Part of the book: Herbicides
In recent years, pharmaceutical pollution in the environment has been a great concern due to the potential effects on the human and animal health. Some of the most used classes such as antibiotics, which are used to prevent and treat bacterial infections and promote the growth of livestock, deserve to be highlighted since their intensive use has contaminated environmental matrices such as soil, water, sediment, plants, and animals with effects on the biota. To better understand the potential ecological risk of antibiotics in environments and to develop management strategies for these substances searching to reach the reduction of these compounds in aquatic systems, one of the most important steps is to determine the environmental concentrations of these compounds in the environments through analytical methods and evaluate their effects on the biota. The goal of this chapter is contribute with information about the effects of these compounds on the biota as well as its environmental behavior and bacterial resistance in additional to the main techniques for samples preparation and quantitative and confirmatory methods for its determination in the environment.
Part of the book: Emerging Pollutants in the Environment
Herbicide resistance mechanisms involve altered absorption, translocation, and metabolism of herbicides (i.e., glyphosate), and this is an important component in the study of herbicide resistance mechanisms as well. 14C-herbicides are used in resistant weeds studies, since they provide some advantages in comparison with chemical measures, including greater sensitivity, stepwise description of a particular element in a metabolic system, herbicide position, detection through X-ray films and/or radio image, and liquid scintillation. However, an up-to-date, organized description and standardization of research procedures and methodology on the use of radioisotopes for detection of resistant weeds, through different mechanisms of absorption, translocation, and metabolism in comparison with susceptible weeds are lacking in the literature. Techniques that use 14C such as tracers are extremely useful to study the herbicides behavior in the resistant weed, since the radiometric techniques offer the possibility of accurately determining very small amounts in a relatively short time. However, mechanism of resistance to herbicides in this resistant weed population compared with the susceptible population cannot be due to differential absorption, translocation, or metabolism of herbicide in weed; so other studies are necessary to elucidate the mechanism of herbicide resistance on weed population.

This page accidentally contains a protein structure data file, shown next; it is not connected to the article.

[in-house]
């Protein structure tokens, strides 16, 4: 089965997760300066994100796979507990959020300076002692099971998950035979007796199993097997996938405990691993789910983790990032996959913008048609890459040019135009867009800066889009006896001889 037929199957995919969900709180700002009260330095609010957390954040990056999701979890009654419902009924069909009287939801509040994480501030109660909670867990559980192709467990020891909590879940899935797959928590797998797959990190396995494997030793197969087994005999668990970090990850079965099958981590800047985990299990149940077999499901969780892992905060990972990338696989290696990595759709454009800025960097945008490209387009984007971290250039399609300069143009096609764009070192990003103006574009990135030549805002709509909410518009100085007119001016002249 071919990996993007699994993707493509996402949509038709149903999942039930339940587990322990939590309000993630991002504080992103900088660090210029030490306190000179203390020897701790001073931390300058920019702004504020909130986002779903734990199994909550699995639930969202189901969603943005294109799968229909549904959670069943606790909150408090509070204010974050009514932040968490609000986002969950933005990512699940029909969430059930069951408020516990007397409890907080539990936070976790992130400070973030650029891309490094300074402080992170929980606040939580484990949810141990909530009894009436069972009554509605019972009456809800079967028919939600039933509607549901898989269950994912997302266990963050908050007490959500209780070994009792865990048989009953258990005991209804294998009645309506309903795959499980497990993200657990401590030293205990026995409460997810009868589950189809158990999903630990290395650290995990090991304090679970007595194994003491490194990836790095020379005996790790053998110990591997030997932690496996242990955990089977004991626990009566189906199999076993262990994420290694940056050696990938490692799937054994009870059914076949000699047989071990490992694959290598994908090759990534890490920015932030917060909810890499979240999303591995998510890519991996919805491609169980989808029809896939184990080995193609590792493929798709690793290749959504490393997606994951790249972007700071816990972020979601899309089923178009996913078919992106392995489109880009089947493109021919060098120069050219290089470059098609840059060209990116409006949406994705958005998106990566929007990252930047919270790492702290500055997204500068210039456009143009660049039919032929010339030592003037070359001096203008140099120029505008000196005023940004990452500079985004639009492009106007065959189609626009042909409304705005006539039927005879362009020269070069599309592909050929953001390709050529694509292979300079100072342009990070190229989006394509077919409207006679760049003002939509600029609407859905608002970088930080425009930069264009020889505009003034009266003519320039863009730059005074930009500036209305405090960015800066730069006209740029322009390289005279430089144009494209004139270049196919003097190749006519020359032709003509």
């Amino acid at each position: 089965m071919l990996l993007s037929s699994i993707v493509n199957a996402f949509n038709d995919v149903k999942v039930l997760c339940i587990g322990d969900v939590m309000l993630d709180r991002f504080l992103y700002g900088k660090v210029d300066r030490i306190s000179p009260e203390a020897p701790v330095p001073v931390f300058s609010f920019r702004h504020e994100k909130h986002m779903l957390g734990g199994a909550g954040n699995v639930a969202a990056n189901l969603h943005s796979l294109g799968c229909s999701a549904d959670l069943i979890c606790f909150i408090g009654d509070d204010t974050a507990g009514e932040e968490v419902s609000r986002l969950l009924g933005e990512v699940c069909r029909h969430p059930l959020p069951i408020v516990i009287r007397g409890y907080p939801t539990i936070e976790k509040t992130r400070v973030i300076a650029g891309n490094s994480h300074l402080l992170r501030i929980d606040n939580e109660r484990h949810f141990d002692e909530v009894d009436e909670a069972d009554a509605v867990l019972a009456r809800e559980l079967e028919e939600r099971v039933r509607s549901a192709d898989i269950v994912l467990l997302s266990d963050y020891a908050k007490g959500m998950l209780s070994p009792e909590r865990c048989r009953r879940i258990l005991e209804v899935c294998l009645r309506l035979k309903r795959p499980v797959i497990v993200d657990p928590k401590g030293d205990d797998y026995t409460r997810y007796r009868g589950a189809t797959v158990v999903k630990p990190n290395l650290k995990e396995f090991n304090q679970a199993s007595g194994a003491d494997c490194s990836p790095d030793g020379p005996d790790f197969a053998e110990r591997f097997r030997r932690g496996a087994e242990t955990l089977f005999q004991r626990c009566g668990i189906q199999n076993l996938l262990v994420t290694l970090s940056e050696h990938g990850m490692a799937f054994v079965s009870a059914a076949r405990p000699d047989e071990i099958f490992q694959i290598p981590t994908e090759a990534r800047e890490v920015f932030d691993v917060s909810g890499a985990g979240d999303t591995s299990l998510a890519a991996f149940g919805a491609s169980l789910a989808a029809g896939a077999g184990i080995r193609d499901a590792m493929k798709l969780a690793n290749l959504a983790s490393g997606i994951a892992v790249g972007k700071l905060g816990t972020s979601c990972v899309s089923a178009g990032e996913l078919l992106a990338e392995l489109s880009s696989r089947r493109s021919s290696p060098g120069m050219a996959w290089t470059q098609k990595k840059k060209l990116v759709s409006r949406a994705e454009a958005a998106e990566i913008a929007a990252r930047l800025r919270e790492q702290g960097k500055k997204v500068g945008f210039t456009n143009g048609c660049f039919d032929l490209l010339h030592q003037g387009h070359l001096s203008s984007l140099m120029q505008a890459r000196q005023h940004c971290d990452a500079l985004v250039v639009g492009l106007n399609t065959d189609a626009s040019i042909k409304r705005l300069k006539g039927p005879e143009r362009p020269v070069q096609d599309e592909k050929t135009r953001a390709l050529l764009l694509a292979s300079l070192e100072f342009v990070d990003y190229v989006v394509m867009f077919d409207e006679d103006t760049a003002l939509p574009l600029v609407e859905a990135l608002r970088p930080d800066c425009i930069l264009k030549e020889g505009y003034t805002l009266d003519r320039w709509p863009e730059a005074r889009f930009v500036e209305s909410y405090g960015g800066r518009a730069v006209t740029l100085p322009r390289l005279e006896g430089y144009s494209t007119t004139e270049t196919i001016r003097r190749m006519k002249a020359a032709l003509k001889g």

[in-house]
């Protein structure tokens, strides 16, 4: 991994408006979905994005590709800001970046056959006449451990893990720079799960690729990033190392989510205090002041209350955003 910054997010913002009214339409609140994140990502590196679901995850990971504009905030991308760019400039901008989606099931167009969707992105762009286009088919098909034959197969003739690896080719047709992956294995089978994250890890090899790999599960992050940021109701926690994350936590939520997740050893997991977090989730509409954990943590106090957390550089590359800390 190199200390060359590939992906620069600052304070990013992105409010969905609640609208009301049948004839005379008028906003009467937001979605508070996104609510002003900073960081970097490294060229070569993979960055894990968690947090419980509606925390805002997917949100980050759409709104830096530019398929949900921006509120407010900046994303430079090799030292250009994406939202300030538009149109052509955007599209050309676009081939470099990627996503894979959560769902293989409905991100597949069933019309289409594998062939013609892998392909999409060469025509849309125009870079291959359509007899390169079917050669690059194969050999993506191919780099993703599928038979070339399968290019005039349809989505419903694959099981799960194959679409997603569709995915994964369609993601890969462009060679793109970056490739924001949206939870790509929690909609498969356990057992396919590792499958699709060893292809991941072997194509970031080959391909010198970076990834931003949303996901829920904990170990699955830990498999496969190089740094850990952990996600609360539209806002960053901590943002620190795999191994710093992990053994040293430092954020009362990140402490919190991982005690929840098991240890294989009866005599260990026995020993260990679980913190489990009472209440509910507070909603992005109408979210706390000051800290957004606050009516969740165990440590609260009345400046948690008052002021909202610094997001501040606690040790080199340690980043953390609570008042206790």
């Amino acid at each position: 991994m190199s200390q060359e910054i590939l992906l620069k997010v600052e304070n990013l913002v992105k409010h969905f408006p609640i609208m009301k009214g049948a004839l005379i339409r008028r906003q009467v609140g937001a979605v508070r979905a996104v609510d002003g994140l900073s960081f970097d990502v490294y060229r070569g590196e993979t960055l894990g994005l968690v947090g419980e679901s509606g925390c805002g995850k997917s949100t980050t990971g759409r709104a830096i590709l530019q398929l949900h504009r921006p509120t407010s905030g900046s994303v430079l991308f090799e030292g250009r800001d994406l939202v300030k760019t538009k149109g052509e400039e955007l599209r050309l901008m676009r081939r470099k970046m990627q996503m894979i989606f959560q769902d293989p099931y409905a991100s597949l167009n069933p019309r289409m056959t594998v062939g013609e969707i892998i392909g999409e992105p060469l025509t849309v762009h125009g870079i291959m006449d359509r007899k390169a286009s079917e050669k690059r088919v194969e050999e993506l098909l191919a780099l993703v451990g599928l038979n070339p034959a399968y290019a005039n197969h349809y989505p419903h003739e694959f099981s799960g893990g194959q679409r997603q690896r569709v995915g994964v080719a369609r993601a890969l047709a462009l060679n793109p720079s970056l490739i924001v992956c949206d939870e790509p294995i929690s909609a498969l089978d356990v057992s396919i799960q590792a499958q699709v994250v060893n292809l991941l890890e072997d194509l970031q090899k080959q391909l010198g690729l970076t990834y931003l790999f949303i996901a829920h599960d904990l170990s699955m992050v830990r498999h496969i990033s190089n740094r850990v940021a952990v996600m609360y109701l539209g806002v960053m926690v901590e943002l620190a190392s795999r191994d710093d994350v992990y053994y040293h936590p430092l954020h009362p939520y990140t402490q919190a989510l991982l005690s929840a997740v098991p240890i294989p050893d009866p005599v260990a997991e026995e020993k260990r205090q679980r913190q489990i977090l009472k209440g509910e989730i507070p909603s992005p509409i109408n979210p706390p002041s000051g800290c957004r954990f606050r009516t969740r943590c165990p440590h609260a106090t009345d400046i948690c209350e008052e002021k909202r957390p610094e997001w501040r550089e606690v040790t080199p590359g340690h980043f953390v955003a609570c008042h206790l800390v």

Part of the book: Herbicide Resistance in Weeds and Crops
Improved understanding of herbicide destinations, effects, and environmental risks through worldwide studies is crucial to minimizing impacts to nontarget organisms, especially in tropical regions rich in biodiversity. In recent years, there has been widespread international concern about the toxic effects of herbicides on humans, faunas, and native floras. Therefore, the adoption of agricultural practices that minimize the environmental effects of herbicides has been frequently studied, for example, the addition of biochar in agricultural soils. Biochar can be defined as the by-product of a thermal process conducted under low oxygen or oxygen-free conditions (pyrolysis) to convert plant biomass to biofuels, where biochar is the solid product of pyrolysis. The addition of biochar to the soil can easily potentiate the herbicide retention process, which, in addition to contributing positively to the reduction of chemical contaminants in the environment, may exert negative effects on herbicide behavior and the efficacy of these products on weed control. Thus, this chapter will present the general characteristics of biochar, as well as the impact of this material on sorption-desorption of herbicides in the soil.
Part of the book: Advanced Sorption Process Applications
Herbicides are frequently used in the chemical control of weeds in various crops in Brazil and worldwide, so they are more frequently detected outside the application areas, contributing to the risk of environmental contamination. The importance of knowledge of the physicochemical properties of the environment and the pesticide used in the agricultural area is in order to understand its effects on terrestrial and aquatic ecosystems and the search for the prevention of future bioaccumulation potentials (bioconcentration and/or biomagnification) of molecules of pesticides in living nontarget organisms, minimizing their negative effects on the environment. The understanding of analytical techniques for measuring the quality of water resources as well as techniques for the remediation of contaminated water is essential to minimize the possible impacts caused by the application of pesticides to the environment.
Part of the book: Biochemical Toxicology